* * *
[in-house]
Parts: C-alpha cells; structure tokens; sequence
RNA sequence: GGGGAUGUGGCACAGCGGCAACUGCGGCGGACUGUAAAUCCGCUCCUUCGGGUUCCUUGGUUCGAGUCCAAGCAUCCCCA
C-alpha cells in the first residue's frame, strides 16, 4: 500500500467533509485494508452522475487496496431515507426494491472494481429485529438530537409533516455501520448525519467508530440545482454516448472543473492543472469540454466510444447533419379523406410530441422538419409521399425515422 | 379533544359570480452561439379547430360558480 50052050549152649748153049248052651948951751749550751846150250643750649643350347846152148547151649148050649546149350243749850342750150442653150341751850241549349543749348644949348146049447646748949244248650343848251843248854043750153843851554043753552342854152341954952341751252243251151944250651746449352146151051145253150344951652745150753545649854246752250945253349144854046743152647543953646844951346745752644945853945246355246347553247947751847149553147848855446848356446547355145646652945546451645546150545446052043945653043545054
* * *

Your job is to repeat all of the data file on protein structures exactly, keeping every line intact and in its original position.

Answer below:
[in-house]
Parts: C-alpha cells; structure tokens; sequence
RNA sequence: GGGGAUGUGGCACAGCGGCAACUGCGGCGGACUGUAAAUCCGCUCCUUCGGGUUCCUUGGUUCGAGUCCAAGCAUCCCCA
C-alpha cells in the first residue's frame, strides 16, 4: 500500500467533509485494508452522475487496496431515507426494491472494481429485529438530537409533516455501520448525519467508530440545482454516448472543473492543472469540454466510444447533419379523406410530441422538419409521399425515422 | 379533544359570480452561439379547430360558480 50052050549152649748153049248052651948951751749550751846150250643750649643350347846152148547151649148050649546149350243749850342750150442653150341751850241549349543749348644949348146049447646748949244248650343848251843248854043750153843851554043753552342854152341954952341751252243251151944250651746449352146151051145253150344951652745150753545649854246752250945253349144854046743152647543953646844951346745752644945853945246355246347553247947751847149553147848855446848356446547355145646652945546451645546150545446052043945653043545054